Just as athletes train for their sport, they must also “train their guts.” Athletes who are not used to drinking or eating during exercise are more likely to develop GI symptoms in training and competition.
The sports dietitian is the nutrition coach for an athlete. Athletes affected by digestive concerns are often referred to a sports dietitian to develop a meal plan that addresses and corrects the gastrointestinal (GI) symptoms. Sports dietitians who work with athletes who have GI concerns need to be knowledgeable about sports nutrition recommendations, the effect of exercise on the GI tract, and how to adjust the diet accordingly. In addition, the sports dietitian has to be familiar with GI disorders and medical nutrition therapy recommendations for treating those disorders, as there are athletes who have lactose intolerance, inflammatory bowel disease, and functional bowel disorders. The Nutrition Care Process can provide a plan of action for athletes to help them manage symptoms and optimize performance. Collegiate, professional, and private practice sports dietitians are not with their athletes 24/7. In professional sports, many athletes seek out the advice of “trainers,” who may recommend particular eating plans or supplements that may cause digestive distress. Some athletes follow elimination diets at the request of their trainers, where the focus is more on what not to eat; but the potential food “offenders” may not be added back to the diet gradually, and that may cause GI distress. The sports dietitian needs to communicate and collaborate with the trainer and the athlete to ensure that nutrition recommendations do not compromise the athlete’s gut or performance.
The sports dietitian can and should work with the university food service, hotels, and airlines for travel to make sure there are acceptable, appropriate foods available for all athletes, including those with preexisting GI concerns. It is also important to educate athletes on the importance of food safety. In some cases, GI symptoms may be traced to a foodborne illness, not to the exercise. It is important to ask athletes about food preparation and storage and to make sure that proper food handling and storage procedures are in place in your facilities. The sports dietitian should also ask about supplement use as some may have deleterious effects on the GI tract. Questions about quantity, quality, frequency, and timing of supplements can help prevent the unintended consequence of GI distress.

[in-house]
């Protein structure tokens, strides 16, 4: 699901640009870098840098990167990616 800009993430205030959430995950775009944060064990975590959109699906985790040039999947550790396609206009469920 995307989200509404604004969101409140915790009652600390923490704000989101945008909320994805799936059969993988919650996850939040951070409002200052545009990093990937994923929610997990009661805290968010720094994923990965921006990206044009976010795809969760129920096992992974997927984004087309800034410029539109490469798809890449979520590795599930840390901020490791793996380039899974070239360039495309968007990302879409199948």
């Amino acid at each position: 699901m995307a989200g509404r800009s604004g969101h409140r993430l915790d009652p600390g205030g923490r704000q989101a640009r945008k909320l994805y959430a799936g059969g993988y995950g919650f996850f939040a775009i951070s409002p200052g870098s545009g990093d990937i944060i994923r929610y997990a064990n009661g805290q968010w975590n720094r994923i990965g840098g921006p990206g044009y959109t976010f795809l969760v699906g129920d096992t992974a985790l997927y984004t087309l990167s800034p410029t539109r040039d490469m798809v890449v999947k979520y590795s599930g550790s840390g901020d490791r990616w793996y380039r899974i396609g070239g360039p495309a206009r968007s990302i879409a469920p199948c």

Just as athletes train for their sport, they must also “train their guts.” Athletes who are not used to drinking or eating during exercise are more likely to develop GI symptoms in training and competition (ter Steege, 2008). The sports dietitian is best equipped to help the athlete with nutrition management of GI symptoms. Although athletes may not be forthcoming in talking about symptoms, it is the sports dietitian’s job as the nutrition coach to advise the athlete on food choices, quantity, and timing to alleviate any potential GI distress. Use time with athletes efficiently and effectively by providing education on:
How to eat and drink during training
How to alter fueling and hydration for competition
When to eat and drink during exercise; in general, GI complaints are more common after consumption of a meal within 2 to 3 hours of exercising
How much to eat and drink during exercise
What to eat and drink during exercise
Helping athletes with their food and fluid choices around the time of training not only optimizes performance but may minimize GI distress by ensuring rapid emptying and absorption of water and nutrients to maintain adequate perfusion of splanchnic vasculature. Gastrointestinal issues are likely to occur when athletes consume the wrong concentration of glucose to fructose to fluid, which can occur in athletes that use both sports drinks and other sports products such as gels as fuel during an event. Digestive distress may also occur in the athlete who consumes carbohydrate in excess of the recommended amount during exercise. Training can improve food and beverage tolerance and decrease stomach upset during exercise (Lambert, 2008a). Counseling athletes on fluid choices—for instance, sports beverages vs water—may positively impact gut function (Wittbrodt, 2003).